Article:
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Chapter 3: Karnaugh Maps

Chapter 3: Karnaugh Maps

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Chapter 3: Karnaugh Maps

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  1. Chapter 3: Karnaugh Maps Uchechukwu Ofoegbu Temple University

  2. Riddle Three people check into a hotel. They pay $30 to the manager and go to their room. The manager suddenly remembers that the room rate is $25 and gives $5 to the bellboy to return to the people. On the way to the room the bellboy reasons that $5 would be difficult to share among three people so he pockets $2 and gives $1 to each person. Now each person paid $10 and got back $1. So they paid $9 each, totalling $27. The bellboy has $2, totalling $29. Where is the missing $1?

  3. Introduction to Karnaugh Maps • If implemented correctly, they almost always produce a minimum solution. • They are more straightforward that algebraic manipulations • They generally produce SOPs, but POS can be generated from their complements if required.

  4. Two-variable Karnaugh maps A 0 1 B B’ A’ A 0 A’B’ AB’ B 1 A’B AB A 0 1 B 0 m0 m2 1 m1 m3

  5. Three-variable Karnaugh maps Product terms corresponding to groups of two.

  6. Four-variable Karnaugh maps

  7. Implicants • An implicant of a function is a product term. • From the point of view of the map, an implicant is a rectangle of 1, 2, 4, 8, . . . (any power of 2) 1’s. That rectangle may not include any 0’s. • Example: • f = A’B’C’D’+A’B’CD+A’BCD+AB’CD+ABC’D’+ABC’D+ABCD AB 00 01 11 10 CD 00 1 1 01 1 1 1 1 11 1 10

  8. Implicants • The implicants of f are: Minterms (1 implicant) ABCD ABCD ABCD ABCD ABCD ABCD ABCD Groups of 2 ACD BCD ACD BCD ABC’ ABD Groups of 4 CD

  9. Prime and Essential Prime Implicants • Prime Implicant: • an implicant that (from the point of view of the map) is not fully contained in any one other implicant. • Essential Prime Implicant: • a prime implicant that includes at least one 1 that is not included in any other prime implicant. AB 00 01 11 10 CD 00 1 1 01 1 1 1 1 11 1 10

  10. Minimum SOP Expressions From Karnaugh Maps

  11. Minimum SOP Expressions From Karnaugh Maps • Find all essential prime implicants. • Circle them on the map and mark the minterm(s) that make them essential with an asterisk (*). • 2. Find enough other prime implicants to cover the function. Do this using two criteria: • a. Choose a prime implicant that covers as many new 1’s (that is, those not already covered by a chosen prime implicant). • b. Avoid leaving isolated uncovered 1’s. • The main idea is • To Have all ones covered • To Have as few terms as possible • To have several rectangles with more 1’s and few rectangles with less 1’s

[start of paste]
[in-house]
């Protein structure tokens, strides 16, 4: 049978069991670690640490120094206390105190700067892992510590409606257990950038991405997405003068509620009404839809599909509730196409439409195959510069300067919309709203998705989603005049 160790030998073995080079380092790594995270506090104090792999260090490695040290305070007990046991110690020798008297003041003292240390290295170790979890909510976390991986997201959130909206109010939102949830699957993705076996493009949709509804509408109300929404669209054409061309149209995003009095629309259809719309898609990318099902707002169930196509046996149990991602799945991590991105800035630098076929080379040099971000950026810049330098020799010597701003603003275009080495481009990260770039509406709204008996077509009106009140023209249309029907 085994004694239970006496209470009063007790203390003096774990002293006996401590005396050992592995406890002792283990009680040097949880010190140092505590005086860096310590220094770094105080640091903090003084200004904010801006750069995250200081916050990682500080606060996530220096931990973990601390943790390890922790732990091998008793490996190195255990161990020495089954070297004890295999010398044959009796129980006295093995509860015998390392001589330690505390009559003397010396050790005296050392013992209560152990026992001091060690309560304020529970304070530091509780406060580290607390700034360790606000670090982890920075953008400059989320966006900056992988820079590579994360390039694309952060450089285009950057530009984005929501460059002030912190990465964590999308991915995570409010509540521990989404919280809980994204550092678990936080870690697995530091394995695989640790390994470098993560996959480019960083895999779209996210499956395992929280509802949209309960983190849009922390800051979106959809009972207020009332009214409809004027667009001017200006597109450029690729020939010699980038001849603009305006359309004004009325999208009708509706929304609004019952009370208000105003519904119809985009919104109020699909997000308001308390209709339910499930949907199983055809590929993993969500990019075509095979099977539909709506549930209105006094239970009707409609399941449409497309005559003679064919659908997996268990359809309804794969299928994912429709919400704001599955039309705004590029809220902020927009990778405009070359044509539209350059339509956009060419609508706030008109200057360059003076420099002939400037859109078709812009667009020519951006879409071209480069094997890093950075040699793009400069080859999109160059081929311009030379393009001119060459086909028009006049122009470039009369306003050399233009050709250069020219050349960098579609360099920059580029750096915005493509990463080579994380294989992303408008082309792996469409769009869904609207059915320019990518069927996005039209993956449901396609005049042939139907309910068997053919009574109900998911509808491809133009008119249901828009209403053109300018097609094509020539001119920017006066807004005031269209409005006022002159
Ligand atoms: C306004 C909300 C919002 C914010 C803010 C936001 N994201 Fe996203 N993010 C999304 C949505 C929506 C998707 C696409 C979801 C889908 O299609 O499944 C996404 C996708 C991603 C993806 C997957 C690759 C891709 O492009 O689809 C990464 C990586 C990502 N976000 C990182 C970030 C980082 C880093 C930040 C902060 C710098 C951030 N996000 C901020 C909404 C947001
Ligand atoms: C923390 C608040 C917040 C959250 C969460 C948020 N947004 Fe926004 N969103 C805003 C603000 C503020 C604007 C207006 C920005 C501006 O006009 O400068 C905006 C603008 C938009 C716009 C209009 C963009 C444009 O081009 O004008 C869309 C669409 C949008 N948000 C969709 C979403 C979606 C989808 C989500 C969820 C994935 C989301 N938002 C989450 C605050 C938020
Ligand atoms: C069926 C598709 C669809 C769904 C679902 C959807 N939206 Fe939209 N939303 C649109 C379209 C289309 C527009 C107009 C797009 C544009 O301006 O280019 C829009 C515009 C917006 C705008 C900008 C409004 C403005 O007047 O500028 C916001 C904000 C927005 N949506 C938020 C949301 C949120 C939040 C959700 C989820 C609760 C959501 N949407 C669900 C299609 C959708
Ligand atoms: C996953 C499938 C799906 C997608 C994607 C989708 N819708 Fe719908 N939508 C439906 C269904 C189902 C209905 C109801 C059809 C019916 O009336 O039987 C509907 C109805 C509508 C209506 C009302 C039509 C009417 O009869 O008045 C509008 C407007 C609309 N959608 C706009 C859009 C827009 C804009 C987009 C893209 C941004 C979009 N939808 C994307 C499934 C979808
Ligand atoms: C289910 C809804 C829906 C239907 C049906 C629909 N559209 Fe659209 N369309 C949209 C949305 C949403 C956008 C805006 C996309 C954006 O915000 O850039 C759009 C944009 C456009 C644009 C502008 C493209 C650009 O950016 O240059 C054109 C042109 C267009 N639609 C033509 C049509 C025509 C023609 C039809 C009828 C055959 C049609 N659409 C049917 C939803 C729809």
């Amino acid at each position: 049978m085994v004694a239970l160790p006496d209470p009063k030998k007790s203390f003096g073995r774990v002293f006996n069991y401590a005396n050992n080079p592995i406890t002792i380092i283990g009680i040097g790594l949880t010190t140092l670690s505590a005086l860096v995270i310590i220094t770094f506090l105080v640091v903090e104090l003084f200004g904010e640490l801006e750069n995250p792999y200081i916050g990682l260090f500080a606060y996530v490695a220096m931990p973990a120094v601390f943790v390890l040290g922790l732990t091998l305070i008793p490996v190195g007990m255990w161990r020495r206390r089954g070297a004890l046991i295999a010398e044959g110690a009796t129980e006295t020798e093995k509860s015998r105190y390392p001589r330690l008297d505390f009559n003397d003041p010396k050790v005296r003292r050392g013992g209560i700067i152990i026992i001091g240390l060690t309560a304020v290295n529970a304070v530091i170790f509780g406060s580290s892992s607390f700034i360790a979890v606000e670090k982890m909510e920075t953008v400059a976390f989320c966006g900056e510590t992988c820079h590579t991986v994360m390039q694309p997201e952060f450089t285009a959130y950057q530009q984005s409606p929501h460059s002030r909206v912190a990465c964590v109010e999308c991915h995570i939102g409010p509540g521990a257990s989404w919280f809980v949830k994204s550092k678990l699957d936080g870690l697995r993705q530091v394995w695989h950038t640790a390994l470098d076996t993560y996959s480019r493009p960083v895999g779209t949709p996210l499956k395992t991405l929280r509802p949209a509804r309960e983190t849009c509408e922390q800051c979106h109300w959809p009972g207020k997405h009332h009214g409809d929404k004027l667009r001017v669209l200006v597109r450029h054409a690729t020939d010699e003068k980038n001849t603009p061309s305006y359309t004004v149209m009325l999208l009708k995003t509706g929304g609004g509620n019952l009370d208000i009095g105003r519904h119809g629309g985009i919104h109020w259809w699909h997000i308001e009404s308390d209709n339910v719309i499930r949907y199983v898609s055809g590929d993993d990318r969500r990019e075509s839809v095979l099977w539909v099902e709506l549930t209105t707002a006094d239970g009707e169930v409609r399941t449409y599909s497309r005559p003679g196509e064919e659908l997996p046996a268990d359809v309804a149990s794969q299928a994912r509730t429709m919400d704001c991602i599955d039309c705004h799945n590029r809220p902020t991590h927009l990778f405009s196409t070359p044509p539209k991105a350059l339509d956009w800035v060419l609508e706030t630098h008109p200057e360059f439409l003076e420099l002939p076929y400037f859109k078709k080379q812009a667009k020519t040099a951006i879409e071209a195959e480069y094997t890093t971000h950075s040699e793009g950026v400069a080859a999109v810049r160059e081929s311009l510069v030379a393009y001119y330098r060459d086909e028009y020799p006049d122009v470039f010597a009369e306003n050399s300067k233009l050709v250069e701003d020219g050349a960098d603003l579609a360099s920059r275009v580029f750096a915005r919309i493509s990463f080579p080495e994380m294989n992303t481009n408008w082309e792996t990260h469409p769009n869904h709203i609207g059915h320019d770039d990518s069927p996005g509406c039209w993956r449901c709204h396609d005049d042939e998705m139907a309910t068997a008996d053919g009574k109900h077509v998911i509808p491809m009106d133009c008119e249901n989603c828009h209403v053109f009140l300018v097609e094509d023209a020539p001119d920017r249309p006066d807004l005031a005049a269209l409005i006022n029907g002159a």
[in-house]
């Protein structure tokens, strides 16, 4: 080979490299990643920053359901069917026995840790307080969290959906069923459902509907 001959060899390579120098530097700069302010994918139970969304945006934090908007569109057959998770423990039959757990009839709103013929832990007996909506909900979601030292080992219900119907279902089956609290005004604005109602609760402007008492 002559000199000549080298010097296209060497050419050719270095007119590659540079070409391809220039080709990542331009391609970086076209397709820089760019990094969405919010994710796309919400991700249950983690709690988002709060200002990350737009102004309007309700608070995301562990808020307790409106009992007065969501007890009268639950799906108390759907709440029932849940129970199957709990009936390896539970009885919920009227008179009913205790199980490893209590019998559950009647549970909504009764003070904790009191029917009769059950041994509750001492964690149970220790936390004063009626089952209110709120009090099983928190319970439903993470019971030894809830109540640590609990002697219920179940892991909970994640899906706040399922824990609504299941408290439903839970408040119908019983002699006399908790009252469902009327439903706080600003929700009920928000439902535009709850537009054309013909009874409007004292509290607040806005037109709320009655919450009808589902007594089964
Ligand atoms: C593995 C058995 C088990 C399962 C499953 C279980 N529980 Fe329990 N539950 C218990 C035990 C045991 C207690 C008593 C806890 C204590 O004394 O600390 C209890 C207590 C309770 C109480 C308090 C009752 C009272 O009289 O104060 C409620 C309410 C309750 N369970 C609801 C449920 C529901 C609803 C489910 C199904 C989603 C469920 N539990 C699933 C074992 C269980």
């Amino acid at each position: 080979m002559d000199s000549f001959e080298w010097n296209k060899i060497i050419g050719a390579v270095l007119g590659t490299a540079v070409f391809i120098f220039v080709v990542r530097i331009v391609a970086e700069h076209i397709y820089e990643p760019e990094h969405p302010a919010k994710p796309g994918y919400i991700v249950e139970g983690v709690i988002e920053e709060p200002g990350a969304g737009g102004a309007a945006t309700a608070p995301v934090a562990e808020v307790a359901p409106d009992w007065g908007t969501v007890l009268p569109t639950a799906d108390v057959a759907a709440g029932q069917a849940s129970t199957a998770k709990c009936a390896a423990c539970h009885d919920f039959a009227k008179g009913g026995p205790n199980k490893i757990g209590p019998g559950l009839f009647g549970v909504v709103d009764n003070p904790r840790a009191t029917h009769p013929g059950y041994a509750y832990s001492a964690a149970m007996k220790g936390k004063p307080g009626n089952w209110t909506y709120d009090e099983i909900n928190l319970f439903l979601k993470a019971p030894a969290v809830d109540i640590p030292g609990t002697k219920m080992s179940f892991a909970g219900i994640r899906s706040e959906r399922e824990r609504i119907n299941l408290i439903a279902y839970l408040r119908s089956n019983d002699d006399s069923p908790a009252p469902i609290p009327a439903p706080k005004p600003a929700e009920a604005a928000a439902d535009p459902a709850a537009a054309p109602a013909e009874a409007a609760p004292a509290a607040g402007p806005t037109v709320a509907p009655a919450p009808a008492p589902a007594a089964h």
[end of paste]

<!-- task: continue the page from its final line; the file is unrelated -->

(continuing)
12. Example f = w’x’y’z’+w’xy’z’+ w’xy’z+ w’xyz+ wx’y’z’+ w’xyz+ wxy’z’+ wxyz AB 00 01 11 10 CD * * * 00 1 1 1 1 unnecessary 1 01 1 1 * 11 1 10 f = y’z’+wyz+w’xz

  13. In Groups f = b + a' c

  14. Don’t Cares • Prime implicant • A rectangle of 1, 2, 4, 8, . . . 1’s or X’s not included in any one larger rectangle. • From the point of view of finding prime implicants, X’s (don’t cares) are treated as 1’s. • Essential prime implicant • A prime implicant that covers at least one 1 not covered by any other prime implicant (as always). • Don’t cares (X’s) do not make a prime implicant essential.

  15. Example f = Σm(1,7,10,11,13) + Σd(5,8,15) AB 00 01 11 10 CD 00 x Use don’t cares to get as many minterms in each tem as possible 1 x 01 1 1 x 1 11 10 1 F = BD + ACD + ABC

  16. In groups • For the following problem, find the minimum SOP expression within the options given • h(a,b,c) = Σm(0,1,5) + d(3,4,6,7) • h = a'b' + c + a • h = a + c + b’ • h = c + b’ • h = b’ • h = c

  17. Implementation of Two Functions

  18. Example F = A’B’C’+A’BC’+ABC’+ABC; G = A’B’C+A’BC+ABC’+ABC AB AB 00 01 11 10 00 01 11 10 C C 0 0 1 1 1 1 1 1 1 1 1 1 F = A’C’+AB G = A’C+AB

  19. Example F = AB+ABC G = AB +BC F = AB+ABC G = AB +ABC

  20. Example f = ab + bc g = ab + ac f = ab + abc g = ab + abc

  21. Example F = AC +ACD+ABCG = AC+ACD+ABC

  22. Try

  23. NAND, NOR • Many electronic systems automatically invert gates • Easier to fabricate with electronic components • Basic gates used in integrated circuits (IC) digital logic families. • NAND gate • universal gate • Could be used to construct any logic gate

  24. NAND gates. Alternate symbol for NAND. Symbols for NOR gate.

  25. NAND Gate Implementation When we have a circuit consisting of AND and OR gates such that the output of the circuit comes from an OR, the inputs to all OR gates come either from a system input or from the output of an AND, and the inputs to all AND gates come either from a system input or from the output of an OR. All gates are replaced by NAND gates, and any input coming directly into an OR is complemented.

  26. Example Try: g = wx(y+z)+x’y

  27. NOR Gate Implementation When we have a circuit consisting of AND and OR gates such that the output of the circuit comes from an AND, the inputs to all OR gates come either from a system input or from the output of an AND, and the inputs to all AND gates come either from a system input or from the output of an OR. All gates are replaced by NOR gates, and any input coming directly into an AND is complemented.

  28. Example Try: g = (x+y’)(x’+y)(x’+z)

  29. XOR and XNOR A xor B is 1 if a = 1 or b is 1 and 0 if both are 1 or 0; Develop a truth table for XOR

  30. Homework • 1-17 • 20 • 21 • 22 • 23